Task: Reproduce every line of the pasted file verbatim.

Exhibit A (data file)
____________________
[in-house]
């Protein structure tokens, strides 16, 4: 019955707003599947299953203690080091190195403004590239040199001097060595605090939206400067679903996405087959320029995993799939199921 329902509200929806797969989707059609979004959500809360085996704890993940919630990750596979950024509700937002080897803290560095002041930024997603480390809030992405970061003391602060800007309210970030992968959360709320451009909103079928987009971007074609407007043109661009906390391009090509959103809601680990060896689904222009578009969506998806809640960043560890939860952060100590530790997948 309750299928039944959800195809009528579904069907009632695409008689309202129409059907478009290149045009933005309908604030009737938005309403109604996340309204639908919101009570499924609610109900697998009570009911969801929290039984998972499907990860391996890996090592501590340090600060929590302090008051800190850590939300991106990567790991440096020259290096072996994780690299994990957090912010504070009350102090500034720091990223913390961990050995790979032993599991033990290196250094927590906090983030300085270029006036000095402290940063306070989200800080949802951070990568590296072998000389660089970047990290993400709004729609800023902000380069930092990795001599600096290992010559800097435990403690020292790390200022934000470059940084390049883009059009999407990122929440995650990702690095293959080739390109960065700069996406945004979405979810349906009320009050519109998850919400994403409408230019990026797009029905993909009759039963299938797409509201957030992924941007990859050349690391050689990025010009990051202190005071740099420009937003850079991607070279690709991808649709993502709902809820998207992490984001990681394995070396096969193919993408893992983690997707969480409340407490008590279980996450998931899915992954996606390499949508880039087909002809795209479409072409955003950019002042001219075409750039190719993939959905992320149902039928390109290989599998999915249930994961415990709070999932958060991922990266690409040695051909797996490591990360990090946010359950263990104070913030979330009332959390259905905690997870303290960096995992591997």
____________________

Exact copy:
[in-house]
């Protein structure tokens, strides 16, 4: 019955707003599947299953203690080091190195403004590239040199001097060595605090939206400067679903996405087959320029995993799939199921 329902509200929806797969989707059609979004959500809360085996704890993940919630990750596979950024509700937002080897803290560095002041930024997603480390809030992405970061003391602060800007309210970030992968959360709320451009909103079928987009971007074609407007043109661009906390391009090509959103809601680990060896689904222009578009969506998806809640960043560890939860952060100590530790997948 309750299928039944959800195809009528579904069907009632695409008689309202129409059907478009290149045009933005309908604030009737938005309403109604996340309204639908919101009570499924609610109900697998009570009911969801929290039984998972499907990860391996890996090592501590340090600060929590302090008051800190850590939300991106990567790991440096020259290096072996994780690299994990957090912010504070009350102090500034720091990223913390961990050995790979032993599991033990290196250094927590906090983030300085270029006036000095402290940063306070989200800080949802951070990568590296072998000389660089970047990290993400709004729609800023902000380069930092990795001599600096290992010559800097435990403690020292790390200022934000470059940084390049883009059009999407990122929440995650990702690095293959080739390109960065700069996406945004979405979810349906009320009050519109998850919400994403409408230019990026797009029905993909009759039963299938797409509201957030992924941007990859050349690391050689990025010009990051202190005071740099420009937003850079991607070279690709991808649709993502709902809820998207992490984001990681394995070396096969193919993408893992983690997707969480409340407490008590279980996450998931899915992954996606390499949508880039087909002809795209479409072409955003950019002042001219075409750039190719993939959905992320149902039928390109290989599998999915249930994961415990709070999932958060991922990266690409040695051909797996490591990360990090946010359950263990104070913030979330009332959390259905905690997870303290960096995992591997």